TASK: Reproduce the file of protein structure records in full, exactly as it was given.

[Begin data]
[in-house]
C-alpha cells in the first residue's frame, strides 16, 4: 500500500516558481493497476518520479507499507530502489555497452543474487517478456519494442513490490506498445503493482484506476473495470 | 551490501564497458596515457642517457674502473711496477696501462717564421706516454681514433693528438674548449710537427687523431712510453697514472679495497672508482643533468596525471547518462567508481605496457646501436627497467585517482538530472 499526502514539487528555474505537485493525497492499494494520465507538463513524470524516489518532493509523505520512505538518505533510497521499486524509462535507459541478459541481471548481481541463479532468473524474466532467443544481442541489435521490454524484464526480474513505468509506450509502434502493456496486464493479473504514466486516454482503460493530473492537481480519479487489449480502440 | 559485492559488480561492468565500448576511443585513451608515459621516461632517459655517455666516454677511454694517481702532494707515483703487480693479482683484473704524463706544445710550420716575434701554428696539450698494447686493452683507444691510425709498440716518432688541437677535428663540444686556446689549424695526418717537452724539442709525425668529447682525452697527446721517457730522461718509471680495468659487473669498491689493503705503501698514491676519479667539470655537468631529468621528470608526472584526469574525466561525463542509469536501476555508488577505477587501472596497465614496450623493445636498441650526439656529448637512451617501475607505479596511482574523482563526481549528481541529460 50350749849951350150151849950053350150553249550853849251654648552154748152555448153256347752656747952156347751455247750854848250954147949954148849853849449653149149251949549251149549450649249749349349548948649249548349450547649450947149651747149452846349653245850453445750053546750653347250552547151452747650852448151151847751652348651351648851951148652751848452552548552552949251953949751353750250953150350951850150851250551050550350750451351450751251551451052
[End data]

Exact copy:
[in-house]
C-alpha cells in the first residue's frame, strides 16, 4: 500500500516558481493497476518520479507499507530502489555497452543474487517478456519494442513490490506498445503493482484506476473495470 | 551490501564497458596515457642517457674502473711496477696501462717564421706516454681514433693528438674548449710537427687523431712510453697514472679495497672508482643533468596525471547518462567508481605496457646501436627497467585517482538530472 499526502514539487528555474505537485493525497492499494494520465507538463513524470524516489518532493509523505520512505538518505533510497521499486524509462535507459541478459541481471548481481541463479532468473524474466532467443544481442541489435521490454524484464526480474513505468509506450509502434502493456496486464493479473504514466486516454482503460493530473492537481480519479487489449480502440 | 559485492559488480561492468565500448576511443585513451608515459621516461632517459655517455666516454677511454694517481702532494707515483703487480693479482683484473704524463706544445710550420716575434701554428696539450698494447686493452683507444691510425709498440716518432688541437677535428663540444686556446689549424695526418717537452724539442709525425668529447682525452697527446721517457730522461718509471680495468659487473669498491689493503705503501698514491676519479667539470655537468631529468621528470608526472584526469574525466561525463542509469536501476555508488577505477587501472596497465614496450623493445636498441650526439656529448637512451617501475607505479596511482574523482563526481549528481541529460 50350749849951350150151849950053350150553249550853849251654648552154748152555448153256347752656747952156347751455247750854848250954147949954148849853849449653149149251949549251149549450649249749349349548948649249548349450547649450947149651747149452846349653245850453445750053546750653347250552547151452747650852448151151847751652348651351648851951148652751848452552548552552949251953949751353750250953150350951850150851250551050550350750451351450751251551451052